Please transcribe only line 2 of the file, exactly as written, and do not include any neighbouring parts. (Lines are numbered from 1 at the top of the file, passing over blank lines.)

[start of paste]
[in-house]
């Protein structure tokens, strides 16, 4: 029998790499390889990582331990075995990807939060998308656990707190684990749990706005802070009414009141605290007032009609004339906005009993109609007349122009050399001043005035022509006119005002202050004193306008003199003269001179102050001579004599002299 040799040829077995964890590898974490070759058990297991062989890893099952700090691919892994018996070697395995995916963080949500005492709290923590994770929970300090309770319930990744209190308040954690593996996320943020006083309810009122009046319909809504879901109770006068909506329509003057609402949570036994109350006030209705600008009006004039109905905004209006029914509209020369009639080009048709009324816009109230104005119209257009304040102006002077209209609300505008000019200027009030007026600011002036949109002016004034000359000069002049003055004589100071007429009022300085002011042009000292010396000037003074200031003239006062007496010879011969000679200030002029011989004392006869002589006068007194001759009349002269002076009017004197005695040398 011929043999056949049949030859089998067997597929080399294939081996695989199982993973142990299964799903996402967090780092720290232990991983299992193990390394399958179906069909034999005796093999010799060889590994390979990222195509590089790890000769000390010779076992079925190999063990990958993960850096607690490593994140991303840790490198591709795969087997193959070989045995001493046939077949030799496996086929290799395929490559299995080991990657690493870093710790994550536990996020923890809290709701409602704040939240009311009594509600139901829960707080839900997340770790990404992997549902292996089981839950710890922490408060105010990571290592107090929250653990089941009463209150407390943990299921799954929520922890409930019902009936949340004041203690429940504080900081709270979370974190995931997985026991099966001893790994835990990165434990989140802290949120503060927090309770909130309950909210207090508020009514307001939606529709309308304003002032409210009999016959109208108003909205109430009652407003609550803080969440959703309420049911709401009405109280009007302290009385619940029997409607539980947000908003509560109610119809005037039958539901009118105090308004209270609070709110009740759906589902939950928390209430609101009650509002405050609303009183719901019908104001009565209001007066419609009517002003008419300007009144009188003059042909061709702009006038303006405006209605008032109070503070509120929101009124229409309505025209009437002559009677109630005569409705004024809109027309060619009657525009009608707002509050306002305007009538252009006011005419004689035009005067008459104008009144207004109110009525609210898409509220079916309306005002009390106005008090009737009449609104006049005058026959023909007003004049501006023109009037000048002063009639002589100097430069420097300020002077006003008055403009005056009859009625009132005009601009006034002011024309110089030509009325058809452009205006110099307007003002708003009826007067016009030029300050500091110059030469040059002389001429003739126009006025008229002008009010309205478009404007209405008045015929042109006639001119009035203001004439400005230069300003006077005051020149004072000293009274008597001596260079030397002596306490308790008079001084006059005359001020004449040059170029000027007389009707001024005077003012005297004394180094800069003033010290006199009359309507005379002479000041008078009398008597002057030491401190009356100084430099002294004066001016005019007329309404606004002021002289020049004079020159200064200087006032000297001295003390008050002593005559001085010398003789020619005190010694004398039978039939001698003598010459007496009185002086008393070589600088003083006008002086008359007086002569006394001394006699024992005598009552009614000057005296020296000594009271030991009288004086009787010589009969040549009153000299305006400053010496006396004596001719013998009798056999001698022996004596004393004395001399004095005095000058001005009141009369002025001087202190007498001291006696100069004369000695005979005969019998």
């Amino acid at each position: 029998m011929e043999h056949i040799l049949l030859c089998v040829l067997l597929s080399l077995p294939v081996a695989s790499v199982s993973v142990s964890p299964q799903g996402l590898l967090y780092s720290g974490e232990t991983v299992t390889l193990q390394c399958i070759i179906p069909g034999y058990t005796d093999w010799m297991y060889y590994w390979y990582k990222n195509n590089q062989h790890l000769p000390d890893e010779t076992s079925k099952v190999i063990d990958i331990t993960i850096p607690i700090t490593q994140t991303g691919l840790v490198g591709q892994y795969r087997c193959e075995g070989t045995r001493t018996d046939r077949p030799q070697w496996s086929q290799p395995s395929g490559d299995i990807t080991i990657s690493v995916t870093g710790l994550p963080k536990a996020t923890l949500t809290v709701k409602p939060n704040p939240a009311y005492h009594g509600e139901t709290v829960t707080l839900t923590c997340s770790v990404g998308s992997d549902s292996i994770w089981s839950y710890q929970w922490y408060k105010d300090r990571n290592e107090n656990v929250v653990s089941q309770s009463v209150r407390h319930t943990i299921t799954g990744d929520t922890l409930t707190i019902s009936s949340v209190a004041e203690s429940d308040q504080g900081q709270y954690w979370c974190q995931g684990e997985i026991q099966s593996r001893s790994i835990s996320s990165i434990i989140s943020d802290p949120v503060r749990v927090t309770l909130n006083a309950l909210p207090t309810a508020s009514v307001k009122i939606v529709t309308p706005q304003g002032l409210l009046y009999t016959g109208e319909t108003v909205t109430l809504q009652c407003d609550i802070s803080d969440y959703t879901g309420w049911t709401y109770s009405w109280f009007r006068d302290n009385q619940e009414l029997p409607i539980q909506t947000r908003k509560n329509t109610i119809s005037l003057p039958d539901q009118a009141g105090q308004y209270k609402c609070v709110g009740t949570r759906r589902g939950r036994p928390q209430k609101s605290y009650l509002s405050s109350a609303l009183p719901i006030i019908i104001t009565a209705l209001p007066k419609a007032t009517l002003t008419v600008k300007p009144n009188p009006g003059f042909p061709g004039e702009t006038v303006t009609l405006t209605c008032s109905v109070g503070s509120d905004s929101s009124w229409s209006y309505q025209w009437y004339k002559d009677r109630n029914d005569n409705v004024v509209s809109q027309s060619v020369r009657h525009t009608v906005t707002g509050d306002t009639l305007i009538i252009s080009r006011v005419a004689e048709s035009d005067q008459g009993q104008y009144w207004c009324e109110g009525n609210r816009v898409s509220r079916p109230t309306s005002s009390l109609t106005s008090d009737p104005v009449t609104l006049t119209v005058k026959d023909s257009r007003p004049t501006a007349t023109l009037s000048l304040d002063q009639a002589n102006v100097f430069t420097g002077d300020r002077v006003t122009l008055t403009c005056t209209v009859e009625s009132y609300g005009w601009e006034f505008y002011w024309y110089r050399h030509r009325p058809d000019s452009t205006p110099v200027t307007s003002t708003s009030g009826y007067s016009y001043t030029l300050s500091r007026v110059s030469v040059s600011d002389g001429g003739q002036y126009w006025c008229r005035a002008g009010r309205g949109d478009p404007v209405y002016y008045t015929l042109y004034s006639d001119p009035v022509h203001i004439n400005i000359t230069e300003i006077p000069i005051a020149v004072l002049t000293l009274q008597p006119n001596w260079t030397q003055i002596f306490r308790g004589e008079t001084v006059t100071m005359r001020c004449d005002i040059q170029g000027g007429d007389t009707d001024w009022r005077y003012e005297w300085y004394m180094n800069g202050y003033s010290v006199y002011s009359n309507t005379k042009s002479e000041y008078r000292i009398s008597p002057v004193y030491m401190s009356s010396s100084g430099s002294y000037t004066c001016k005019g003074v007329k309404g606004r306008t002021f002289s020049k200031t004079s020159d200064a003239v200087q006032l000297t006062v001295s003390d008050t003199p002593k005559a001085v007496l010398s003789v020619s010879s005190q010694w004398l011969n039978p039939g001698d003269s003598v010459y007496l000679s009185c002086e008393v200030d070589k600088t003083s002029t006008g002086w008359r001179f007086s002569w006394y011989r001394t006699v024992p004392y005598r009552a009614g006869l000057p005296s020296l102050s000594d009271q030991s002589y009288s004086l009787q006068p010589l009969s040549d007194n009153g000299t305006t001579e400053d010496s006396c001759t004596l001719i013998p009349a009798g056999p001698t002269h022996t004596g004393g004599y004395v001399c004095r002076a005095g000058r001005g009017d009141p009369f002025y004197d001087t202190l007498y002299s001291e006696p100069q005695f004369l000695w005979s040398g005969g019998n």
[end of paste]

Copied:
């Protein structure tokens, strides 16, 4: 029998790499390889990582331990075995990807939060998308656990707190684990749990706005802070009414009141605290007032009609004339906005009993109609007349122009050399001043005035022509006119005002202050004193306008003199003269001179102050001579004599002299 040799040829077995964890590898974490070759058990297991062989890893099952700090691919892994018996070697395995995916963080949500005492709290923590994770929970300090309770319930990744209190308040954690593996996320943020006083309810009122009046319909809504879901109770006068909506329509003057609402949570036994109350006030209705600008009006004039109905905004209006029914509209020369009639080009048709009324816009109230104005119209257009304040102006002077209209609300505008000019200027009030007026600011002036949109002016004034000359000069002049003055004589100071007429009022300085002011042009000292010396000037003074200031003239006062007496010879011969000679200030002029011989004392006869002589006068007194001759009349002269002076009017004197005695040398 011929043999056949049949030859089998067997597929080399294939081996695989199982993973142990299964799903996402967090780092720290232990991983299992193990390394399958179906069909034999005796093999010799060889590994390979990222195509590089790890000769000390010779076992079925190999063990990958993960850096607690490593994140991303840790490198591709795969087997193959070989045995001493046939077949030799496996086929290799395929490559299995080991990657690493870093710790994550536990996020923890809290709701409602704040939240009311009594509600139901829960707080839900997340770790990404992997549902292996089981839950710890922490408060105010990571290592107090929250653990089941009463209150407390943990299921799954929520922890409930019902009936949340004041203690429940504080900081709270979370974190995931997985026991099966001893790994835990990165434990989140802290949120503060927090309770909130309950909210207090508020009514307001939606529709309308304003002032409210009999016959109208108003909205109430009652407003609550803080969440959703309420049911709401009405109280009007302290009385619940029997409607539980947000908003509560109610119809005037039958539901009118105090308004209270609070709110009740759906589902939950928390209430609101009650509002405050609303009183719901019908104001009565209001007066419609009517002003008419300007009144009188003059042909061709702009006038303006405006209605008032109070503070509120929101009124229409309505025209009437002559009677109630005569409705004024809109027309060619009657525009009608707002509050306002305007009538252009006011005419004689035009005067008459104008009144207004109110009525609210898409509220079916309306005002009390106005008090009737009449609104006049005058026959023909007003004049501006023109009037000048002063009639002589100097430069420097300020002077006003008055403009005056009859009625009132005009601009006034002011024309110089030509009325058809452009205006110099307007003002708003009826007067016009030029300050500091110059030469040059002389001429003739126009006025008229002008009010309205478009404007209405008045015929042109006639001119009035203001004439400005230069300003006077005051020149004072000293009274008597001596260079030397002596306490308790008079001084006059005359001020004449040059170029000027007389009707001024005077003012005297004394180094800069003033010290006199009359309507005379002479000041008078009398008597002057030491401190009356100084430099002294004066001016005019007329309404606004002021002289020049004079020159200064200087006032000297001295003390008050002593005559001085010398003789020619005190010694004398039978039939001698003598010459007496009185002086008393070589600088003083006008002086008359007086002569006394001394006699024992005598009552009614000057005296020296000594009271030991009288004086009787010589009969040549009153000299305006400053010496006396004596001719013998009798056999001698022996004596004393004395001399004095005095000058001005009141009369002025001087202190007498001291006696100069004369000695005979005969019998």